Leaders push for completion of Yazoo Backwater Pump Project

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VICKSBURG, Miss. (WJTV) – Big changes and big relief are finally in store for people living in the South Delta counties. In nine of the last ten years backwater flood has gotten the best of them

This is the most support the Yazoo Backwater Pump Project has ever had. The Environmental Protection Agency is now on board. So is the Army Corps of Engineers, both Mississippi U.S Senators, the Governor and Lt. Governor, as they ready to send off the final draft of the plan.

“The flooding in the South Delta is a government made problem,” Sen. Roger Wicker opened up with.

After back-to-back years of historic flooding with over half a million acres at one point underwater, the state and federal environment’s most powerful leaders met in Vicksburg to push forward the backwater pumps.

“Originally authorized 40 years ago, This is the final part of that project,” E.P.A Administrator Andrew Wheeler said. “It’s been explained to me that it’s like building a bathtub but without the drain. Well, this is the drain and it’s important to finish this project.”

As part of the new plan, the U.S Army Corps of Engineers studied how the wetlands in the South Delta turned out to be supplied through rainwater and not river runoff. The pumps would only kick on at 87 feet and run on natural gas. Plus a new location by the Sunflower Basin.

“Steele Bayou was the lowest point but yet Sunflower Basin is a larger basin and every flood is different,” Col. Robert Hilliard explained. “Depending on where the rain goes and the water flows where that pump goes and get to the water first in importance.”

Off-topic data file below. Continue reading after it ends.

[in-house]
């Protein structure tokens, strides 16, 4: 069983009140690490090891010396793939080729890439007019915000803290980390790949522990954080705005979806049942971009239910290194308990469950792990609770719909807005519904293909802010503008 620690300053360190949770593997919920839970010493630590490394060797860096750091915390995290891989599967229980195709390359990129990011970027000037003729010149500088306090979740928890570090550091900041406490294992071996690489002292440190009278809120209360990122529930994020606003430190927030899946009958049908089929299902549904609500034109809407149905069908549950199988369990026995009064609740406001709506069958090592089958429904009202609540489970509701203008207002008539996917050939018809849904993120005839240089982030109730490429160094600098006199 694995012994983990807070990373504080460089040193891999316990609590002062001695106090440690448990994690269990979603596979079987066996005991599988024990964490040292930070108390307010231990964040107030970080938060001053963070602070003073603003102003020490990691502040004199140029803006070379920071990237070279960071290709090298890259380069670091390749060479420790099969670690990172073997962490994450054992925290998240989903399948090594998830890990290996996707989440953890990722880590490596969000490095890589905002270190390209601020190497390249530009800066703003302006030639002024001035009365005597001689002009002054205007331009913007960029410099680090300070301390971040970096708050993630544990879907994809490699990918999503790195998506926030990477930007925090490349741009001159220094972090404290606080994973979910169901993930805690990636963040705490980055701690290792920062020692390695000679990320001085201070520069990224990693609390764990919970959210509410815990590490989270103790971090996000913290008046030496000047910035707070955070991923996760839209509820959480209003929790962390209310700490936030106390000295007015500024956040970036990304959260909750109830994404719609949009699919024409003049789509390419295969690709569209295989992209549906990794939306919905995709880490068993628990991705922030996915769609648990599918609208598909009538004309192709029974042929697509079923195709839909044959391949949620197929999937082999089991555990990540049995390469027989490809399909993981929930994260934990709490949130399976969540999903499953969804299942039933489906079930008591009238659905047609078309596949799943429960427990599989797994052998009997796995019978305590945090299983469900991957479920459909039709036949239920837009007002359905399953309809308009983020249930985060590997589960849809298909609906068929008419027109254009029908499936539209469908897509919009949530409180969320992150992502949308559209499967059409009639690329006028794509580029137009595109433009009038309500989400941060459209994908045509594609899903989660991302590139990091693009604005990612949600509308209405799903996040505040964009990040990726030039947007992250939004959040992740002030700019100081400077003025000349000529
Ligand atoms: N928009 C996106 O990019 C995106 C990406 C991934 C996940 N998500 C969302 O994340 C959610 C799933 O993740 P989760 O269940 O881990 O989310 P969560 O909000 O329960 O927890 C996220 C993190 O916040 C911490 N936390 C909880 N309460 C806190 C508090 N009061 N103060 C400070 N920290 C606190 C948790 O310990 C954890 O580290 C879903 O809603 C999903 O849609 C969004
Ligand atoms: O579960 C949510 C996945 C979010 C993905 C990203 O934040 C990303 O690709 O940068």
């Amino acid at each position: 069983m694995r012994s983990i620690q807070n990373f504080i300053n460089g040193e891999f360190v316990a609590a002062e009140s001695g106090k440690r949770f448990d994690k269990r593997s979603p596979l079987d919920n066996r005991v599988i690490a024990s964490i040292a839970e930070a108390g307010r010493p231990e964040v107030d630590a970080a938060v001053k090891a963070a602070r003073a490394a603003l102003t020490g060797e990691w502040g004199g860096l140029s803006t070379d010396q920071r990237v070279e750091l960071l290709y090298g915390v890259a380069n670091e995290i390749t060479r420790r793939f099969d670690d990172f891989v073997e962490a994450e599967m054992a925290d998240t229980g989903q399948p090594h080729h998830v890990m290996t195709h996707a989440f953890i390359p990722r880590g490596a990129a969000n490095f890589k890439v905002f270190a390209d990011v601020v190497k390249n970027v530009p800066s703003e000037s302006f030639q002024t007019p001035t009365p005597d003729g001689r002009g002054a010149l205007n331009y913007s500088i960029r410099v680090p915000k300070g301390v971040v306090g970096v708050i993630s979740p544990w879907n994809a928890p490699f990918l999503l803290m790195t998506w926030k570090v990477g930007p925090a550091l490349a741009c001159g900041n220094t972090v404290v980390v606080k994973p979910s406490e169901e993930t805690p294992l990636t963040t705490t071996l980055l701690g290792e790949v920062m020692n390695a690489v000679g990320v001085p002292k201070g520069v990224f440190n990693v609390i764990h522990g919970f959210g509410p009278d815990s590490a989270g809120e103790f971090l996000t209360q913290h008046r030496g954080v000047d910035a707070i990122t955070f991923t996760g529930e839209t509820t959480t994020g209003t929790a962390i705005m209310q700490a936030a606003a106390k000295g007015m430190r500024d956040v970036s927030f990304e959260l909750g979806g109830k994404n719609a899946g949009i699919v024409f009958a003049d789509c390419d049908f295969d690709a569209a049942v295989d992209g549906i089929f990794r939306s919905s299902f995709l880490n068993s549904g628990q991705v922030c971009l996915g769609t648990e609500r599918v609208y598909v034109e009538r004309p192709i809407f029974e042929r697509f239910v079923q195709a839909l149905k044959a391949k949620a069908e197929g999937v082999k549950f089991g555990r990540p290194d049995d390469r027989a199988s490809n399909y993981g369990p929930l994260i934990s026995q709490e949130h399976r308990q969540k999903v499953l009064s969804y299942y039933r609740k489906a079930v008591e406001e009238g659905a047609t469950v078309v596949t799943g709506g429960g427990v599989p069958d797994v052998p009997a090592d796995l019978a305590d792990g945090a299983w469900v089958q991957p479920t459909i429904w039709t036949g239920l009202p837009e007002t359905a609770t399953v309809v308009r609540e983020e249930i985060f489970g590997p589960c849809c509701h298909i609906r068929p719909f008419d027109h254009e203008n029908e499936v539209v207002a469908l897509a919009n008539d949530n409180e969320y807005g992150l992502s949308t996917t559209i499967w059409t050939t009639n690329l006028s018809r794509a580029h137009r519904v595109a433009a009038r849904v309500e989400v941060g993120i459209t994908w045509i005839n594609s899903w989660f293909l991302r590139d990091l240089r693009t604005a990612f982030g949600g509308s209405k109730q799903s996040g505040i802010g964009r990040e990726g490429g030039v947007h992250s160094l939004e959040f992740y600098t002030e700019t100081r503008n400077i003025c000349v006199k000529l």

The project would take up to four years to complete after breaking ground costing hundreds of millions. But after about $1 billion in agriculture revenue lost and property damage. So it was time to act.

“The price tag of not doing this project is infinitely larger than what it’s going to cost to actually do the pumps,” Gov. Tate Reeves announced.

The Audubon Mississippi Society and Sierra Club are against the plan. They fear draining the wetlands fully will kill off wildlife. Agriculture Commissioner Andy Gipson disagrees.

“We care more about the land than anyone because we work it every day,” Commissioner Gipson stated. “We depend on it. The flooding certainly is an environmental disaster not only for our farmers and Agriculture Economy in the South Delta but first the wildlife that use to live here.”

Some of the funding is already available but the rest will be voted on in congress later this year if the R.O.D gets finalized.

Senators Roger Wicker and Cindy Hyde-Smith expect to present the same arguments in the upcoming sessions while the E.P.A administration under Andrew Wheeler passes on this same plan to the new administration going forward.

Once the Army Corps of Engineers gets the green light on the project, they can break ground on the station. When that happens, the pumps could be completed in about four years.

Congressman Bennie Thompson (D-Miss.) released the following statement about the event:

Last week, my office inquired about an event by the EPA in my district that would take place on Monday. After several unsuccessful efforts to find out exactly what it was, we received a program already established that included the senators and not me as Congressman on the project late Thursday afternoon. We subsequently inquired as to why this program was put together on something as important as the project of the pumps and did not include me. Since the invitation came so late and others were contacted before me to be on a program, I was not able to change an existing commitment. If EPA had been forthright in the planning of the event, I am certain I could have participated.”

Rep. Bennie Thompson, D-Miss.

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